Sam: Yes, and this is only your–and your tendency’s–view of things. You sincerely believe this view to be correct, but this does not make it correct.
I’ve told you and others over and over again, pointing to work, chapter and page number where Marx stipulates in black and white that the socialist usually would and should concentrate all the instruments of production in the hands of the state. Neither you nor any other Trotskyist or other tendency of Marxism has answered me. Not one of you. Not even once.
Look, if you continue to sidestep the Manifesto text, and continue to pretend that the state monopolization of the instruments of production was only the evil genius of Stalin, then what more can I say. You’ll either deal with the reality that full state monopoly socialism is the heart of Marxism, or you will not.
I don’t mean to try and dance on your head, but it’s painful to see you and so many others unwilling to recognize and discuss the relevant text of communism’s classic, founding document.
Grady-State-socialism is only a phase of Marxist thought. Marx saw State socialism as necessary to counter the power of the bourgeoise and build the conditions for democratic socialism, which leads to Communism. Communism, ie economic rule by the community, was always the end goal of the Communist system. It’s merely that Stalin took State Socialism in an entirely radical direction. Under Stalin, there was no perpetual revolution, merely an ever-expanding and unaccountable bureaucracy.
Anyways, I think the point is that there were a plurality of interpretations to Marx’s thought, and Stalin’s only succeeded by bloodying the opposition to his own line of thought (ie, the assassination of Trotsky, etc)
Pedro: As usual you are brilliant. You continue however to believe that Marxism and state monopoly socialism are opposites. As long as you do not understand who foisted the state monopolization of the instruments of production on the world socialist movement, you will be unable to lay before the Cuban people and the PCC an effective reform program to save the revolution.
The opposite form of socialism from the “state monopoly” form can descriptively be called “state participatory” socialism. In this form the socialist state would retain part (40-49%?) ownership of most industry and commerce. The remaining, controlling part would be owned by the employee associates according to the Mondragon cooperative corporation model.
May I encourage you to really think about this comparison: state monopoly socialism versus state participatory socialism.
Alberto, you say: “Free-up all small enterprises and convert them into private or cooperative ventures as was successfully applied in the GDR.” I didn’t know that this sort of thing had been implemented in the GDR! Sounds exciting . . . Can you tell us a bit more, very succinctly?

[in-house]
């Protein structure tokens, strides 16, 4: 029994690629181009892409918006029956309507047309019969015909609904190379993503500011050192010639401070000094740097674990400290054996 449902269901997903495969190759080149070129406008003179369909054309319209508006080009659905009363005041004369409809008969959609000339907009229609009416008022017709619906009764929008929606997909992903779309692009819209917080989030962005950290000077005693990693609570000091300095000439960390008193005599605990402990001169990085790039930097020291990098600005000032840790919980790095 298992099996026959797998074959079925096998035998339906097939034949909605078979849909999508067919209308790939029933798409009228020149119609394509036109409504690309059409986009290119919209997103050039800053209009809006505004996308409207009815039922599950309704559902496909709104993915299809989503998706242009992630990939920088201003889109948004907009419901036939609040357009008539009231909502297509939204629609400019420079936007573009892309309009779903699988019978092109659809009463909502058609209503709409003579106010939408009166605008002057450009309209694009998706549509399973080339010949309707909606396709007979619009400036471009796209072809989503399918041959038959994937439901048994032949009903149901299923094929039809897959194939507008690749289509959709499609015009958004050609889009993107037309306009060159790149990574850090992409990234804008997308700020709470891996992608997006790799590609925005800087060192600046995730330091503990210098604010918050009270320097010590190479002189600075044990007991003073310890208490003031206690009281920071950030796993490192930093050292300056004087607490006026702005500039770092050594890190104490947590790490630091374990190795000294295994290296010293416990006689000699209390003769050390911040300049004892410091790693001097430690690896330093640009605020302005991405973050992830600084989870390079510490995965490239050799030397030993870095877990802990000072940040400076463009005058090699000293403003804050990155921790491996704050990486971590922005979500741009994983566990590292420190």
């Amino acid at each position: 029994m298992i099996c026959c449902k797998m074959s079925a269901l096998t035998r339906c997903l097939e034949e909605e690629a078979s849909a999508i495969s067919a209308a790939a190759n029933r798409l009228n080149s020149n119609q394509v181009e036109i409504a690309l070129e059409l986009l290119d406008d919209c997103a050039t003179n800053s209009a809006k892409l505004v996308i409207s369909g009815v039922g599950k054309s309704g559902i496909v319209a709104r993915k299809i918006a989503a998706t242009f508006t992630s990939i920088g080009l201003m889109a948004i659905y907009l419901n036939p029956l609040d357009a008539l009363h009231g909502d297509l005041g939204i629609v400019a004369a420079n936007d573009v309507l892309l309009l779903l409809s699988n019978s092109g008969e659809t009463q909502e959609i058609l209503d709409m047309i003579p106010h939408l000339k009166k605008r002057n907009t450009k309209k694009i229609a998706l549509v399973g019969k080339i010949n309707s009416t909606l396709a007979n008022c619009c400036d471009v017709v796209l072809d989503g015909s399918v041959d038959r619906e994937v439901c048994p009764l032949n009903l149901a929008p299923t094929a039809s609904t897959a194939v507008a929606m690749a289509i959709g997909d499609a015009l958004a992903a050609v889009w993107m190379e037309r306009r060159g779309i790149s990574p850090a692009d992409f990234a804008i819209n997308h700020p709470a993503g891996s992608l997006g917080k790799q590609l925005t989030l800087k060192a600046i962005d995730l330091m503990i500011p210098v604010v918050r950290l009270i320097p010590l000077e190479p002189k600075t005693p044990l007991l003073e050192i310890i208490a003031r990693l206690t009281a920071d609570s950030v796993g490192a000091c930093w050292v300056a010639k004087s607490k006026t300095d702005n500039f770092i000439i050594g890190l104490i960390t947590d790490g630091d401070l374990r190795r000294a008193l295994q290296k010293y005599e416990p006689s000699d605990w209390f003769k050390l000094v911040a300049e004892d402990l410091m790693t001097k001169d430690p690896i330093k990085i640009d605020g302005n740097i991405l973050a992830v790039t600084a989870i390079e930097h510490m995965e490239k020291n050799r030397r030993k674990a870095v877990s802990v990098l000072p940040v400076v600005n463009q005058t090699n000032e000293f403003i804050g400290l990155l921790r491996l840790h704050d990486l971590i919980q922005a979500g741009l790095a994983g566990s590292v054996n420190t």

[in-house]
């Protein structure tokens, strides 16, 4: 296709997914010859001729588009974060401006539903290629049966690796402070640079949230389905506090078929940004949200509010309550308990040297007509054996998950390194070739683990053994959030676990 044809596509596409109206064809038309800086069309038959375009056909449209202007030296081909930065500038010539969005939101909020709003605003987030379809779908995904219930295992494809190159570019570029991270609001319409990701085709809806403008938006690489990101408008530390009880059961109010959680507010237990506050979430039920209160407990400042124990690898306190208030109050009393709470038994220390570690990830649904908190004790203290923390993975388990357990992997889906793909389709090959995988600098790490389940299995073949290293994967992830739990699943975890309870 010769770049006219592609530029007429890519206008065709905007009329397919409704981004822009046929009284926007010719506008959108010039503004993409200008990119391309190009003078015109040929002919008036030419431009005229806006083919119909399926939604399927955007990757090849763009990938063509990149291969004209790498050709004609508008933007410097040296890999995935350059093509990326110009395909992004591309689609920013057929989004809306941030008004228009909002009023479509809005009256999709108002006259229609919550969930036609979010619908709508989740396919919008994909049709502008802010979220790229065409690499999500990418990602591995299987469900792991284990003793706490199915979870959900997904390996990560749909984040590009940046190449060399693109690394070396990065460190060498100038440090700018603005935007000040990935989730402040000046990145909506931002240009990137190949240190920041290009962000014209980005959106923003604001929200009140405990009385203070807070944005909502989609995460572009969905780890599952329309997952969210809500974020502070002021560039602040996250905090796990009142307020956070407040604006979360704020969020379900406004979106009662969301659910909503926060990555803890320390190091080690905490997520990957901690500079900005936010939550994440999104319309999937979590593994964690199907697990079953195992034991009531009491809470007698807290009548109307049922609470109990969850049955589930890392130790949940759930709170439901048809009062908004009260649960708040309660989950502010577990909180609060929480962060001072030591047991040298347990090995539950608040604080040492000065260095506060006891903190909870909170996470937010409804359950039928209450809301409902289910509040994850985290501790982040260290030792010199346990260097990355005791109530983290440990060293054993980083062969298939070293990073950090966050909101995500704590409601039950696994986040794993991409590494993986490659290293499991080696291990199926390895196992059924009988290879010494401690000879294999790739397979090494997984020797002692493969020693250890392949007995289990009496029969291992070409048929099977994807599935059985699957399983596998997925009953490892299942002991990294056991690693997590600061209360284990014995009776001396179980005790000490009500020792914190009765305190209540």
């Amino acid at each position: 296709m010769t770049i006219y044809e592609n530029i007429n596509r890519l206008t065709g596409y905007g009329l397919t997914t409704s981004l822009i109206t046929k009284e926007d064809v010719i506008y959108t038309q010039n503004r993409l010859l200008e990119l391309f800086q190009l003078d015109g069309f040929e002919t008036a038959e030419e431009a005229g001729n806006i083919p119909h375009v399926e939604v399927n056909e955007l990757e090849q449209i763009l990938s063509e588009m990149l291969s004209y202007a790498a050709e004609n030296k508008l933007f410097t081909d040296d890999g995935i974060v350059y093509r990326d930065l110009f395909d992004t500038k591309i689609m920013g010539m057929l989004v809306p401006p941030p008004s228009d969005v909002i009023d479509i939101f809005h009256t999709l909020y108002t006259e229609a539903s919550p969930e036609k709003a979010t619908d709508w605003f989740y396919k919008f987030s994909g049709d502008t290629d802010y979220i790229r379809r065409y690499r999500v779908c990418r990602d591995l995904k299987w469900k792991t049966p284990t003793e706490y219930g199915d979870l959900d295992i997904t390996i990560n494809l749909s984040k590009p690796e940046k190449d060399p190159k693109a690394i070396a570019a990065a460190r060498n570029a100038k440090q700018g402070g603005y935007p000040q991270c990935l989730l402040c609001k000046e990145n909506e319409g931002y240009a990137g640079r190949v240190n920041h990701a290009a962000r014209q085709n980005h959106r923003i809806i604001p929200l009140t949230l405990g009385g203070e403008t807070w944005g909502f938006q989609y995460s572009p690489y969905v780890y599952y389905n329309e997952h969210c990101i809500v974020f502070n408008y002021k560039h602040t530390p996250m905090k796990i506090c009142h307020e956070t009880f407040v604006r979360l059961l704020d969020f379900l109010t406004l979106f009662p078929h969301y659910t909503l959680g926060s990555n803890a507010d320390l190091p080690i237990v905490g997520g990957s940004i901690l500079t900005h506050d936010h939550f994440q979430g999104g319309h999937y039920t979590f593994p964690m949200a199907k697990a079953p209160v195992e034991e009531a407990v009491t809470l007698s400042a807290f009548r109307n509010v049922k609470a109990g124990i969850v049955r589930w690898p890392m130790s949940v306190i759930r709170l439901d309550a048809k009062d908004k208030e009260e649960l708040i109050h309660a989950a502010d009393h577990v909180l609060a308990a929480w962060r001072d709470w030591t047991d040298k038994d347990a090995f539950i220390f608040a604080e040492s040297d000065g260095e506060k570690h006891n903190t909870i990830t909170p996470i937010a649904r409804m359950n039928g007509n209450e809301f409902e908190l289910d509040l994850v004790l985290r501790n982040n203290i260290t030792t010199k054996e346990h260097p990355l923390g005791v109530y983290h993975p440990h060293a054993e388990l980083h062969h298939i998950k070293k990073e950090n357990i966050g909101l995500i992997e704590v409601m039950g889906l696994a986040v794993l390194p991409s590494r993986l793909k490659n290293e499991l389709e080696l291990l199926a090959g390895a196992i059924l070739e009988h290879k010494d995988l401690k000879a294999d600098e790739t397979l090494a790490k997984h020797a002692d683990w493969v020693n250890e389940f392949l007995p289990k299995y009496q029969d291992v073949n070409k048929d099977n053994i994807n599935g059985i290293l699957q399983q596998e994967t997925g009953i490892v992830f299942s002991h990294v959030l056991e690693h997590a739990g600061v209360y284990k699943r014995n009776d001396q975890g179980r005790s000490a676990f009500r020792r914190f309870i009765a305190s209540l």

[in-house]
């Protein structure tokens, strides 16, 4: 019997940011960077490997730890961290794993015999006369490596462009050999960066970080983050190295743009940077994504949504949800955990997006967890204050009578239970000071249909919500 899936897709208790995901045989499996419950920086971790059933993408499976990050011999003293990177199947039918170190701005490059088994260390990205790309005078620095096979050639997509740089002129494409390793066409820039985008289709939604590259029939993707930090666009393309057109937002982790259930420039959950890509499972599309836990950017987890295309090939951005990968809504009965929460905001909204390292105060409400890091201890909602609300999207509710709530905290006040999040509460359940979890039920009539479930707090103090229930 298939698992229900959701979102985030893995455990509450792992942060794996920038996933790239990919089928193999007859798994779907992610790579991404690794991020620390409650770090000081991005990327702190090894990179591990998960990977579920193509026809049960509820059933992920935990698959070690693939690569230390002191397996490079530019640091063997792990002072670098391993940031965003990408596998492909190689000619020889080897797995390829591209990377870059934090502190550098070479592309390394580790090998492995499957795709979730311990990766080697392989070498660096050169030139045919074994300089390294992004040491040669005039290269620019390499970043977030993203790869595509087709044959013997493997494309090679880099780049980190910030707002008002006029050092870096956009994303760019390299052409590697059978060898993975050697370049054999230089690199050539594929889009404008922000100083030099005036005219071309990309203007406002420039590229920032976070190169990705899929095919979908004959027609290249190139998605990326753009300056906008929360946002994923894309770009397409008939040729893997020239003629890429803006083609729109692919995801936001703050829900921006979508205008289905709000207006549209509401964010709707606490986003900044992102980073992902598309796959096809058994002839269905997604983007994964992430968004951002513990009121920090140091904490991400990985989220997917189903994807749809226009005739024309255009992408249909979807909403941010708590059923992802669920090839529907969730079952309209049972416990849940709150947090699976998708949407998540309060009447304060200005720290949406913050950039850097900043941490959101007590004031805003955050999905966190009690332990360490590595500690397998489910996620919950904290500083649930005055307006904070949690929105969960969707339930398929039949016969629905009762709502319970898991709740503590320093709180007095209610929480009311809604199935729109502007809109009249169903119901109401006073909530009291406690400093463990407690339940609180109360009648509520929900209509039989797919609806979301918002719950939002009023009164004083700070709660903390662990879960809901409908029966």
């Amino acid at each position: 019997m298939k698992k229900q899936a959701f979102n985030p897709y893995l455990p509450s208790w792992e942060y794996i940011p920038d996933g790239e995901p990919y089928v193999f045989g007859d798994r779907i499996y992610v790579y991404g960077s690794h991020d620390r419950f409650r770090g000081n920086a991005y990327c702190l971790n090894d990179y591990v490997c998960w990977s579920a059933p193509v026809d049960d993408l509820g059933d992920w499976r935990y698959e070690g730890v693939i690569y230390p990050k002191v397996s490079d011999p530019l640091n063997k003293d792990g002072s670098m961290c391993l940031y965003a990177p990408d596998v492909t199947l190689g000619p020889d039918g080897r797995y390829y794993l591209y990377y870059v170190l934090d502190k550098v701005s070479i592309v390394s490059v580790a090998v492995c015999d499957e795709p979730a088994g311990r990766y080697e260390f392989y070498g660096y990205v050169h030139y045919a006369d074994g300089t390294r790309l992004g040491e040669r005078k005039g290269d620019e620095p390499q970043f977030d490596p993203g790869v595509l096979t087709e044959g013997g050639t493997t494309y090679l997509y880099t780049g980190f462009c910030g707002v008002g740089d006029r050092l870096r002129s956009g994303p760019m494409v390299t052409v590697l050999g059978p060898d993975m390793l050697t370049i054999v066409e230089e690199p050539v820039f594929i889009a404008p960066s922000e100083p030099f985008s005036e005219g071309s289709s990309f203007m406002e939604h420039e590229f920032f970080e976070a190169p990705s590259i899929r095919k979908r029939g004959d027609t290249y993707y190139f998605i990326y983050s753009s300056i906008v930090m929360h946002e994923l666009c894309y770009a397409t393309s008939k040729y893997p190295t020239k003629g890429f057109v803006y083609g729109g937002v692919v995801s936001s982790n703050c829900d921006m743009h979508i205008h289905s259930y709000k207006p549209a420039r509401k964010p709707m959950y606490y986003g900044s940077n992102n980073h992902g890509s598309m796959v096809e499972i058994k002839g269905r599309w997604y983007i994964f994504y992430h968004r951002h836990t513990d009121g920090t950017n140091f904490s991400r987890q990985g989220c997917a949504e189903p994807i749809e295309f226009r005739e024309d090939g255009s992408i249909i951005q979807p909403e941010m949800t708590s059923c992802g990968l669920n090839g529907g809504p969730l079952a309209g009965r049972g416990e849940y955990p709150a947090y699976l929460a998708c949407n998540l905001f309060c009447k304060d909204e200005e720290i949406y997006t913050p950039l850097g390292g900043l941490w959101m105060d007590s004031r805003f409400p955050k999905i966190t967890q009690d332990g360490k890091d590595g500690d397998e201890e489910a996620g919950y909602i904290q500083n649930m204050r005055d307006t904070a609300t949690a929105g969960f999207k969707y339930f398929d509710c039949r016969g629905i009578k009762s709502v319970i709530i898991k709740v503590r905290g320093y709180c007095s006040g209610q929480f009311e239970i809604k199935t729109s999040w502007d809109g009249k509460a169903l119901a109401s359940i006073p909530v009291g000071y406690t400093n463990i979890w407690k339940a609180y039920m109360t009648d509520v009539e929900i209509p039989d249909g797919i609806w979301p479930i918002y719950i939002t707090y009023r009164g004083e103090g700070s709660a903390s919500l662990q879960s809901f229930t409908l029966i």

Most of us do not know that Engels authored the first two drafts of the Communist Manifesto in 1847. He also re-named his developing work a Communist Manifesto before bringing it to Marx for further collaborative development. (Google it all to confirm.)
Although Engels developed the structure of the Manifesto and worked out most of the wording before Marx added his part, he never mentioned that the “state” should own all the instruments of production. This part was apparently the contribution of Marx, who idealized the state in accordance with his Hegelian predilections.
And so, although it may chagrin some readers, the “statist” system of state monopoly socialist is the direct product of Karl Marx’s amendment the Engelian Communist Manifesto. Every Marxist should check this out before laying the blame on Stalin.
State monopoly socialism is not contrary to Marxism; it is Marxism.
What Cuba needs is a candid, objective re-examination of Marxism and the whole early history of socialism, and a pin-pointing of the theoretical origin of the state monopoly socialism formula.
Another point I want to stress is that the idea of allowing limited ‘free enterprise’ in Cuba is really all about the freeing-up of local resources, to be better allocated **for the use of cubans themselves — locally, and on-island**. It is NOT in the interests of Cuba or of socialist society that such resources ever be exported (at least not initially — and for a long time, AFAIC (But by then it should have become a purely *socialist* issue, no..?)
It is the _Cuban_ economy which needs fixing on an immediate — and local — basis. Limited ‘free enterprise’, so-called, should have *nothing* to do with matters of i.e. large-scale production, or import/export or foreign exchange issues, etc. THAT way lies capitalist restoration. So beware those who are today counseling such paths for the Revolution. Remember the course of the CCCP.
I’m against simply allowing ‘free agents’ to be able to export what they produce out of Cuba, willy-nilly — to give one example of the issues around rationalizing the cuban economy, by breaking the monopoly practice of the stalinist bureaucracy in favor of greater autonomy for enterprising individuals or cooperatives. If participatory democracy — a necessary precondition for real socialism — is actually implemented in Cuba, then the democratically-elected councils (formed by election from regional councils, etc.) which run the entire island would be the ones who should decide the allocation of resources outside the country for purposes of exchange. Hopefully first to ALBA, etc. allied countries, as well as those “Third World” countries in most need of these resources.